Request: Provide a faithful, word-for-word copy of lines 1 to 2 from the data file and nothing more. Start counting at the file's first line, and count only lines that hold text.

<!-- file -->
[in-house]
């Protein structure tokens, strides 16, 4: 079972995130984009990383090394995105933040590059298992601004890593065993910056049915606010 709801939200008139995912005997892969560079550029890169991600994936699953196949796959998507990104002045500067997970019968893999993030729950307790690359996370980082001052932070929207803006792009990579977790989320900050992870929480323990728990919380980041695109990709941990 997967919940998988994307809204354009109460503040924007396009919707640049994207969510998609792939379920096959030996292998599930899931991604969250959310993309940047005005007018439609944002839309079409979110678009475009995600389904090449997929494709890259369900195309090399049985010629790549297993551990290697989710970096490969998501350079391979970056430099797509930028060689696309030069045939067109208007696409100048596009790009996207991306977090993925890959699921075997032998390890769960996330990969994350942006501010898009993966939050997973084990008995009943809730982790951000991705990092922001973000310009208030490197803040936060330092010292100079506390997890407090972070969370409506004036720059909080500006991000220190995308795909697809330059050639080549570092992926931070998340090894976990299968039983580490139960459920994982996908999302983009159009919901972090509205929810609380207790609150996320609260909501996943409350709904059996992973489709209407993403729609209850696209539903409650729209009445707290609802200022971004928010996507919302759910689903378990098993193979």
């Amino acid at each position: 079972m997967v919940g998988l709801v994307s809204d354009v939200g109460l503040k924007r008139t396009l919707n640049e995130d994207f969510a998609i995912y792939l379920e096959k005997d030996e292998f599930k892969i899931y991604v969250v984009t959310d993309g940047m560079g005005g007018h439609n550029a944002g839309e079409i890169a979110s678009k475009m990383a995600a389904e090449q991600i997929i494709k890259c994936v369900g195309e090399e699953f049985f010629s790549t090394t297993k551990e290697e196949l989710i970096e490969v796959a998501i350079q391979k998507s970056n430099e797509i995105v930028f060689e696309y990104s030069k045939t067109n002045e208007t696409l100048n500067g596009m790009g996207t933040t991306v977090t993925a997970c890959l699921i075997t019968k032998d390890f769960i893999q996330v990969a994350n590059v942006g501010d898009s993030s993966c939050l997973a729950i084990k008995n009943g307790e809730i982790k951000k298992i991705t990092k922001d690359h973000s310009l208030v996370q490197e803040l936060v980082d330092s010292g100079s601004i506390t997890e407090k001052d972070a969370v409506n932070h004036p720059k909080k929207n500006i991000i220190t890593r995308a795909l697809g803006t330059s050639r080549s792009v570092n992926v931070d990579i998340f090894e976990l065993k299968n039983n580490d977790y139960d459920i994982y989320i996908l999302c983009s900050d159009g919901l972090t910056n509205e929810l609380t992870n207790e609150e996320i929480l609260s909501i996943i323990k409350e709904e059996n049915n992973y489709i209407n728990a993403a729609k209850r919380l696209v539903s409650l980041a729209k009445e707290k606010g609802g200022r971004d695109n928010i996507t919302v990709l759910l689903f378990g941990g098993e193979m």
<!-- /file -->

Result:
[in-house]
């Protein structure tokens, strides 16, 4: 079972995130984009990383090394995105933040590059298992601004890593065993910056049915606010 709801939200008139995912005997892969560079550029890169991600994936699953196949796959998507990104002045500067997970019968893999993030729950307790690359996370980082001052932070929207803006792009990579977790989320900050992870929480323990728990919380980041695109990709941990 997967919940998988994307809204354009109460503040924007396009919707640049994207969510998609792939379920096959030996292998599930899931991604969250959310993309940047005005007018439609944002839309079409979110678009475009995600389904090449997929494709890259369900195309090399049985010629790549297993551990290697989710970096490969998501350079391979970056430099797509930028060689696309030069045939067109208007696409100048596009790009996207991306977090993925890959699921075997032998390890769960996330990969994350942006501010898009993966939050997973084990008995009943809730982790951000991705990092922001973000310009208030490197803040936060330092010292100079506390997890407090972070969370409506004036720059909080500006991000220190995308795909697809330059050639080549570092992926931070998340090894976990299968039983580490139960459920994982996908999302983009159009919901972090509205929810609380207790609150996320609260909501996943409350709904059996992973489709209407993403729609209850696209539903409650729209009445707290609802200022971004928010996507919302759910689903378990098993193979």